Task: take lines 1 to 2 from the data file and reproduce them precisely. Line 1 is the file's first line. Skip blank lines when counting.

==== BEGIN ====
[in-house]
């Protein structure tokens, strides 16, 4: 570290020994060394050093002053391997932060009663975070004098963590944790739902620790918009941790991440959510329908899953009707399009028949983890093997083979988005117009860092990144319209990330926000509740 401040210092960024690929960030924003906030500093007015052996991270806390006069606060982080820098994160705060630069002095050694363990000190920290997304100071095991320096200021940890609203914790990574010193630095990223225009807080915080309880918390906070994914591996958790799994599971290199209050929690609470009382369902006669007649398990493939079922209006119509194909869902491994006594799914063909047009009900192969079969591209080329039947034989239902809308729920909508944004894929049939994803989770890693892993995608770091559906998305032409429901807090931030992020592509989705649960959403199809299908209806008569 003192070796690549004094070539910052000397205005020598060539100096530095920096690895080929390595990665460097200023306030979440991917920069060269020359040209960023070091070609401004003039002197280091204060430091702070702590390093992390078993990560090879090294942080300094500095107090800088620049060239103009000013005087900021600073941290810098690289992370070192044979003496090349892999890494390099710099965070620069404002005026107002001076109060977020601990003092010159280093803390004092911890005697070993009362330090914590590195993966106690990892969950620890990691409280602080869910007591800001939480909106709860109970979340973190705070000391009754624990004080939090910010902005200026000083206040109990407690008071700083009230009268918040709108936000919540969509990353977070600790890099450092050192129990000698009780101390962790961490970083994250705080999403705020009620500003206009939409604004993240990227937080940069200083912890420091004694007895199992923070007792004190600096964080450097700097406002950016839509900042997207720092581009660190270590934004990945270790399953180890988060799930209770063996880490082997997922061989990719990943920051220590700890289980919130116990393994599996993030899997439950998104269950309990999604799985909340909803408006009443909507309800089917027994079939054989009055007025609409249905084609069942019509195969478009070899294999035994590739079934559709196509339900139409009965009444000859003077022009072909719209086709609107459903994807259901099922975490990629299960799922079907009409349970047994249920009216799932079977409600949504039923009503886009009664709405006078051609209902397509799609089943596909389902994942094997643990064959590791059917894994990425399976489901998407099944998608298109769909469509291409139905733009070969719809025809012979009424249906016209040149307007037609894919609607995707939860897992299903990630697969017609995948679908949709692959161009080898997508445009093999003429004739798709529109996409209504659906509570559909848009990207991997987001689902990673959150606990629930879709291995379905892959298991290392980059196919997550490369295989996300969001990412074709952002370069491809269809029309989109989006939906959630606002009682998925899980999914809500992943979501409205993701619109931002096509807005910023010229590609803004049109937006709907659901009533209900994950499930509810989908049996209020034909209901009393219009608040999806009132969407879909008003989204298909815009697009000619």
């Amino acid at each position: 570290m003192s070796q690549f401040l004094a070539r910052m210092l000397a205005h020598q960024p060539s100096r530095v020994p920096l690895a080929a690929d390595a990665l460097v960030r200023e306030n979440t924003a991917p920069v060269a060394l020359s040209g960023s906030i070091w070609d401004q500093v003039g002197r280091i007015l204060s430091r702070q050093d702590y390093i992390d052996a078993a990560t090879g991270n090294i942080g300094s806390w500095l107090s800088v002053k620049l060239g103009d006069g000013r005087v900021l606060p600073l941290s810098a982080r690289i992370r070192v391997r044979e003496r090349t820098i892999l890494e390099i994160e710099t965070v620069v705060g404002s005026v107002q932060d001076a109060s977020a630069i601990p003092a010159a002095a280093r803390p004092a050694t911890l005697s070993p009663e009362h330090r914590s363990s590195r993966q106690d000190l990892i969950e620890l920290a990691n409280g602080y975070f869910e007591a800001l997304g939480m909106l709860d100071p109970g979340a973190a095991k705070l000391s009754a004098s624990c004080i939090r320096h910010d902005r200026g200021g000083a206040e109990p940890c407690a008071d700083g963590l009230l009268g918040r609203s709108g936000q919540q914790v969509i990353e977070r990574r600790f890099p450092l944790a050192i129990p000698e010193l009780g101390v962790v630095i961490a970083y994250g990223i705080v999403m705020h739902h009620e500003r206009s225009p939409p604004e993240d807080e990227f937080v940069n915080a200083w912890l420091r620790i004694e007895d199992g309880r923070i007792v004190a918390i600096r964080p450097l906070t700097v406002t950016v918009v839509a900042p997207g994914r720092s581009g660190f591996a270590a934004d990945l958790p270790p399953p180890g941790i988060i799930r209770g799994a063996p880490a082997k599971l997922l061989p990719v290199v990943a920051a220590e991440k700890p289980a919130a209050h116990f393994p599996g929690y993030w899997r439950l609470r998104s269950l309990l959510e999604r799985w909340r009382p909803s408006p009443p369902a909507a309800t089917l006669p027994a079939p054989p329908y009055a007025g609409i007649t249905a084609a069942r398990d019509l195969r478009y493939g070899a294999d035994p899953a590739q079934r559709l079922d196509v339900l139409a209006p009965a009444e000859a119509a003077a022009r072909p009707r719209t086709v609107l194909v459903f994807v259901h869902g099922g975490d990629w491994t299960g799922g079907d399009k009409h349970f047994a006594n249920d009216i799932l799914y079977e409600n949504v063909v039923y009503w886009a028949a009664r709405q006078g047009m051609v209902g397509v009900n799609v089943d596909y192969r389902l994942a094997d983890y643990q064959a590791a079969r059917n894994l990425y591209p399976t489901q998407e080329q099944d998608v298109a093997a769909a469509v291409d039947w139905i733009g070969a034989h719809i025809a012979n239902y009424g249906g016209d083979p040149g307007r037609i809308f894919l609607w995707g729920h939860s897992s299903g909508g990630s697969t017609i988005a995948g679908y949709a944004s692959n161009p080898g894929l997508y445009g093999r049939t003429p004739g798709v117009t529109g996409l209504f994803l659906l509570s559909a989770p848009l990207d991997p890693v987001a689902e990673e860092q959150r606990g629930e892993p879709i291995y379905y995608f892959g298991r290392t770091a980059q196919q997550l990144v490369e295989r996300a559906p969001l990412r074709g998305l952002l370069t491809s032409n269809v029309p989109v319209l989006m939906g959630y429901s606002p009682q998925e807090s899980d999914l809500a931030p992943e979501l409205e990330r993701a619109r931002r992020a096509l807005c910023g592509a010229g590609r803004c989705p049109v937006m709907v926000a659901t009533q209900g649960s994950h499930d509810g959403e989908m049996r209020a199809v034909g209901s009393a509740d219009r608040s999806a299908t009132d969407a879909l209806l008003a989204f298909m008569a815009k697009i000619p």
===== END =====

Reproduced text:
[in-house]
């Protein structure tokens, strides 16, 4: 570290020994060394050093002053391997932060009663975070004098963590944790739902620790918009941790991440959510329908899953009707399009028949983890093997083979988005117009860092990144319209990330926000509740 401040210092960024690929960030924003906030500093007015052996991270806390006069606060982080820098994160705060630069002095050694363990000190920290997304100071095991320096200021940890609203914790990574010193630095990223225009807080915080309880918390906070994914591996958790799994599971290199209050929690609470009382369902006669007649398990493939079922209006119509194909869902491994006594799914063909047009009900192969079969591209080329039947034989239902809308729920909508944004894929049939994803989770890693892993995608770091559906998305032409429901807090931030992020592509989705649960959403199809299908209806008569 003192070796690549004094070539910052000397205005020598060539100096530095920096690895080929390595990665460097200023306030979440991917920069060269020359040209960023070091070609401004003039002197280091204060430091702070702590390093992390078993990560090879090294942080300094500095107090800088620049060239103009000013005087900021600073941290810098690289992370070192044979003496090349892999890494390099710099965070620069404002005026107002001076109060977020601990003092010159280093803390004092911890005697070993009362330090914590590195993966106690990892969950620890990691409280602080869910007591800001939480909106709860109970979340973190705070000391009754624990004080939090910010902005200026000083206040109990407690008071700083009230009268918040709108936000919540969509990353977070600790890099450092050192129990000698009780101390962790961490970083994250705080999403705020009620500003206009939409604004993240990227937080940069200083912890420091004694007895199992923070007792004190600096964080450097700097406002950016839509900042997207720092581009660190270590934004990945270790399953180890988060799930209770063996880490082997997922061989990719990943920051220590700890289980919130116990393994599996993030899997439950998104269950309990999604799985909340909803408006009443909507309800089917027994079939054989009055007025609409249905084609069942019509195969478009070899294999035994590739079934559709196509339900139409009965009444000859003077022009072909719209086709609107459903994807259901099922975490990629299960799922079907009409349970047994249920009216799932079977409600949504039923009503886009009664709405006078051609209902397509799609089943596909389902994942094997643990064959590791059917894994990425399976489901998407099944998608298109769909469509291409139905733009070969719809025809012979009424249906016209040149307007037609894919609607995707939860897992299903990630697969017609995948679908949709692959161009080898997508445009093999003429004739798709529109996409209504659906509570559909848009990207991997987001689902990673959150606990629930879709291995379905892959298991290392980059196919997550490369295989996300969001990412074709952002370069491809269809029309989109989006939906959630606002009682998925899980999914809500992943979501409205993701619109931002096509807005910023010229590609803004049109937006709907659901009533209900994950499930509810989908049996209020034909209901009393219009608040999806009132969407879909008003989204298909815009697009000619």